December 11, 2009

Peace Bumps in Turkey

Turkey’s Constitutional Court has liquidated the pro-Kurdish Democratic Society Party (DTP), deadening the momentum to engage the Kurdish issue. Turkey will have to use the lesson to teach, not divide, for any good to come of the decision.

"The DTP's closure was decided due to its connections with the terror organization and because it became a focal point of the activities against the country's integrity," Constitutional Court Chairman Hasim Kilic said.

Western states are staying mum. The US State Department said the ruling was an internal matter but that Turkey's democracy should advance political freedom for all its citizens and measures that restrict those rights "should be exercised with extreme caution." The EU released a similar statement.

Of course, one of the overriding problems is who is and who isn’t a citizen of Turkey in Kurdish territory.

For now it’s hard to see of any progress coming from today’s decision. Conservatives and nationalists have gotten their way, but nothing has been gained with the Kurds. The DTP was completely dismantled - a possible omen of war with the PKK?

The ruling bans 37 members of the DTP, the only Kurdish party in politics, from politics for five years. The party’s founders - Ahmet Türk, Aysel Tuğluk, Nurettin Demirtaş, Leyla Zana and Selim Sadak - were banned from politics for five years. The party’s assets will be transferred to the Treasury.

But will this really suppress the Kurdish resistance?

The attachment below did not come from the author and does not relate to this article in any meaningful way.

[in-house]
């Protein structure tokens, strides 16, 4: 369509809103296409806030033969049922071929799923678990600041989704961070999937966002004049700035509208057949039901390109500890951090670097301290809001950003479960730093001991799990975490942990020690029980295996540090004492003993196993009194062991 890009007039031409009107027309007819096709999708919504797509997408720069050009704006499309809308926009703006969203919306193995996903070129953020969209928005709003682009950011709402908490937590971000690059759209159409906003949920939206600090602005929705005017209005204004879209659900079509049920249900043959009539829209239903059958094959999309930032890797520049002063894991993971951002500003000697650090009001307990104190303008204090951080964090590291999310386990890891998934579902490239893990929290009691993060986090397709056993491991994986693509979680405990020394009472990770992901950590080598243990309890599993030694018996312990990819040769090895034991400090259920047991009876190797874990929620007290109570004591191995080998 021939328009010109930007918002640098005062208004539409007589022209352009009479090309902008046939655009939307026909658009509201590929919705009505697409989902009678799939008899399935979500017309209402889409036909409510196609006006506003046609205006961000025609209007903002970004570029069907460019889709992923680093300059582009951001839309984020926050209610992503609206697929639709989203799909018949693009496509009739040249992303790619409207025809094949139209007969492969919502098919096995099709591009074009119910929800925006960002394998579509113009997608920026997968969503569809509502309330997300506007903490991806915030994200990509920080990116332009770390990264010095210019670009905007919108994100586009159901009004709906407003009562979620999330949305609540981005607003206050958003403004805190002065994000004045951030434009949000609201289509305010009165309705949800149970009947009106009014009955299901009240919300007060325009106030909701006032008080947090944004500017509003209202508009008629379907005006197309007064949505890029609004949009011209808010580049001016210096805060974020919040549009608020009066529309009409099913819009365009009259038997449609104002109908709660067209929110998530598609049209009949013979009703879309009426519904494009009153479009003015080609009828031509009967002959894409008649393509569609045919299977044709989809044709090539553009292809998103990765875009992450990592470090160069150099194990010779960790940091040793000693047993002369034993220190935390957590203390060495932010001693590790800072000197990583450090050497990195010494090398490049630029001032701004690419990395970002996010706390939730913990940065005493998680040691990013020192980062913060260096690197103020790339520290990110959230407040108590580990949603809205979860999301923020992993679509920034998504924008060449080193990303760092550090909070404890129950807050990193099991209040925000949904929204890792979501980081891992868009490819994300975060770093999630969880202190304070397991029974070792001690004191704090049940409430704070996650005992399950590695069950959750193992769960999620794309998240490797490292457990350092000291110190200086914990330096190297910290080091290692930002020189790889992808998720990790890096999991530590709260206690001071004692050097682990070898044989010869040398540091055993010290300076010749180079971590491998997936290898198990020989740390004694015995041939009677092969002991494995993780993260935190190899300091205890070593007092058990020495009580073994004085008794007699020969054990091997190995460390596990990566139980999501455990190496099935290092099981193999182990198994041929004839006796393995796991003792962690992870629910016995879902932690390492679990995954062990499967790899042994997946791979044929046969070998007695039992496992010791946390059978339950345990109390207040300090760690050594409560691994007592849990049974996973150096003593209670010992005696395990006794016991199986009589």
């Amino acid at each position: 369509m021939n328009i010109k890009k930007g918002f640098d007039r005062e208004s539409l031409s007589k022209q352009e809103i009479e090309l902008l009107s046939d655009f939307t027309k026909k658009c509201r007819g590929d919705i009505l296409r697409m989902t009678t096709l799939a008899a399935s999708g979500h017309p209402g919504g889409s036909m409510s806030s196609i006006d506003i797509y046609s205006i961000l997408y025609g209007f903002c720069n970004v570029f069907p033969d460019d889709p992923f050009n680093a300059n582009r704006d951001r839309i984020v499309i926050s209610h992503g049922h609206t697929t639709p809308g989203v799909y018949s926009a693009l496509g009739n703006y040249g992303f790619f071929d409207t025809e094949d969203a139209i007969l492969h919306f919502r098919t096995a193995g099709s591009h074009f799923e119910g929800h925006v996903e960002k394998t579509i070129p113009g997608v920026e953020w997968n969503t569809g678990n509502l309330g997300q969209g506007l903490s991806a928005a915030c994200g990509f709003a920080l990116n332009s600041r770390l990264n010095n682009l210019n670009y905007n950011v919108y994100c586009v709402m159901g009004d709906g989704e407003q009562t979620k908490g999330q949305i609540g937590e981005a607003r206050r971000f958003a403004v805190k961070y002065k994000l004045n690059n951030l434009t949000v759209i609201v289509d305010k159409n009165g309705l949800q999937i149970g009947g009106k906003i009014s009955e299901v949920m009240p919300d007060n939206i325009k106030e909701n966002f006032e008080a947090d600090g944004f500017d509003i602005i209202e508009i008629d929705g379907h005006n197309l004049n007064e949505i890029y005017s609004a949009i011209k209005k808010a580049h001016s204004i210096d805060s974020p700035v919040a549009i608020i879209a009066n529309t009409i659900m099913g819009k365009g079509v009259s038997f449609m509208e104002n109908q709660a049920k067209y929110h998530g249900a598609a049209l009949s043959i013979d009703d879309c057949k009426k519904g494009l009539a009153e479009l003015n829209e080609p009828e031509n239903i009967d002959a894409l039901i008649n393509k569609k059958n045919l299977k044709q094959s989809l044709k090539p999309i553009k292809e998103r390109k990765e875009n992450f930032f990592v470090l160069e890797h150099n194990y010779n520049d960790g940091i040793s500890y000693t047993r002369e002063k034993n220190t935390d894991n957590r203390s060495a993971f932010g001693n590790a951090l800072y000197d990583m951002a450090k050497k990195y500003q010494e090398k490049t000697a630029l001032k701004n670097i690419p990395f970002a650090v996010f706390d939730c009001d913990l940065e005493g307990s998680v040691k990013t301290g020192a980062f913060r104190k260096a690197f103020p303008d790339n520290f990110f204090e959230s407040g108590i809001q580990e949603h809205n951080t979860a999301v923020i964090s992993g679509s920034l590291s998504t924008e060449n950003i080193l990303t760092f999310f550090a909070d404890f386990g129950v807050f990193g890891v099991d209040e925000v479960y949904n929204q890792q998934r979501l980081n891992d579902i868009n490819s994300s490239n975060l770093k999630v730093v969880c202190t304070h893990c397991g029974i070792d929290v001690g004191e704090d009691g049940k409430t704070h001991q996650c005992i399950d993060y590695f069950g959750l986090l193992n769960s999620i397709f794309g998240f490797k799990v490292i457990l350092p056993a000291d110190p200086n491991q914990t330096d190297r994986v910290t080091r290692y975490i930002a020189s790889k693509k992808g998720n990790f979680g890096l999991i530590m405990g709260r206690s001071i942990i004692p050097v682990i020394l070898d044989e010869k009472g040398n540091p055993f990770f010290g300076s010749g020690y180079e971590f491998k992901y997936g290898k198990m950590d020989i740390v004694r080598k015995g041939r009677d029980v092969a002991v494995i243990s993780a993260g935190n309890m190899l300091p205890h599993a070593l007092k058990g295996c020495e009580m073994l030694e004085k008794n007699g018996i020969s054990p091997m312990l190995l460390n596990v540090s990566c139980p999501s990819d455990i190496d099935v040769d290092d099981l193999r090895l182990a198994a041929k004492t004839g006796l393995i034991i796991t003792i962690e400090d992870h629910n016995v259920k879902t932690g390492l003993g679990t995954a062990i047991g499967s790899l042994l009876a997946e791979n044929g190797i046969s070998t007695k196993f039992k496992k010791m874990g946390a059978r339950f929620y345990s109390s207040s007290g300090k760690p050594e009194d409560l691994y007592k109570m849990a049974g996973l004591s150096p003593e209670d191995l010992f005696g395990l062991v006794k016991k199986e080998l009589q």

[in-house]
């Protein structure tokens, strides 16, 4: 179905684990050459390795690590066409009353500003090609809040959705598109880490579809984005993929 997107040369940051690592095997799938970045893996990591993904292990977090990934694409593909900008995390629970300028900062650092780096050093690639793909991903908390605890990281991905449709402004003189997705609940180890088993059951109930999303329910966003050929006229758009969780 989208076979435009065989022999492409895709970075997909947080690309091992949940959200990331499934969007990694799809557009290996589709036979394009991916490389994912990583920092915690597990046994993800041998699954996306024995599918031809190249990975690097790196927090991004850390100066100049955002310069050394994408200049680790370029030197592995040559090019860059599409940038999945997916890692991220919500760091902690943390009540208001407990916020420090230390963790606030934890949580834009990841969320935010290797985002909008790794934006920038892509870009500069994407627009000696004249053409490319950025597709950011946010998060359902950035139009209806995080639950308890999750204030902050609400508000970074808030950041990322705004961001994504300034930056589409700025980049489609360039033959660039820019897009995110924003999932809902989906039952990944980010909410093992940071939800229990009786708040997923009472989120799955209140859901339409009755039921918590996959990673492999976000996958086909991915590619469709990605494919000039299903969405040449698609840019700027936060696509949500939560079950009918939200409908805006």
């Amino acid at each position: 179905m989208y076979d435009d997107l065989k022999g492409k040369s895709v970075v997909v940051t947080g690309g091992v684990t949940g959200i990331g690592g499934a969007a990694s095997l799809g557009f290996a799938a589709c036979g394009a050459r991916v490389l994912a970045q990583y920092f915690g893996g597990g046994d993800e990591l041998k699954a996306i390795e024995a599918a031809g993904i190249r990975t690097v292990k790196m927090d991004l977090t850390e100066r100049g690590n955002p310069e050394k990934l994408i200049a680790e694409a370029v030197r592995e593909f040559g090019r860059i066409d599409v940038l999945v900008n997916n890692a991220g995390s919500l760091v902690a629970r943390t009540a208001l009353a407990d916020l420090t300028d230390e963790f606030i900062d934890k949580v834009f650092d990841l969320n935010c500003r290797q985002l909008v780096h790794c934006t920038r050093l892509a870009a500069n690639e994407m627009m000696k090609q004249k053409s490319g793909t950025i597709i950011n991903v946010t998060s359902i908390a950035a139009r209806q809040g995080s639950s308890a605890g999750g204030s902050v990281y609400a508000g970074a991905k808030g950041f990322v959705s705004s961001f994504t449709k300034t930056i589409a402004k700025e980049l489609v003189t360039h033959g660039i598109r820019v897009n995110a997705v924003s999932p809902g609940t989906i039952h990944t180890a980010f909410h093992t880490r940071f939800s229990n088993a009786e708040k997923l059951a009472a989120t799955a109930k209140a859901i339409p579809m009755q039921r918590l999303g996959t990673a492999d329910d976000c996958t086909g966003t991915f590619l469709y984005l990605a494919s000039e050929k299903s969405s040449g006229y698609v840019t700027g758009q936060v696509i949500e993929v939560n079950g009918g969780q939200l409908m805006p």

“Turkey is going through a process,” Türk said, “and we firmly believe one day they will be ready. Democracy and peace will become a reality. But Turkey will not solve the problem by closing this party. As long as our goal is a solution to the Kurdish problem, it doesn't matter who is banned or not from politics, because our determination to find a solution continues."

“My struggle will not end with the closure of the party.”

In fact, the remaining 19 DTP members who will be allowed to sit in parliament under independent status or another party are instead planning to reform under a new party, which is reportedly allowable. This makes little sense though because the DTP would be right back in power.

Nor will the PKK’s struggle end with the DTP's censorship. What comes next will decide another round of war. The DTP’s links with the PKK are well known to all Turks and Kurds, and many are happy to see the group go. That doesn’t mean aborting a dialogue with the Kurdish nation and return to military operations.

The Constitutional Court’s ruling had been ongoing for two years and Kilic, for his part, rejected that the present situation had any bearing on the court’s decision. This may be so, but now Turkey’s ruling AK Party must adapt and keep the Kurds involved. Erdogan’s initiative can’t be scared off by today.

Negotiating with the Kurdish nation, which is composed of many parts with many agendas, was never going to be easy. Staying the course is imperative. Neither DTP or PKK leadership will give up until Turkey directly addresses and resolves the issue of Kurdish autonomy.

Banning a party today can’t tempt a futile battle tomorrow.

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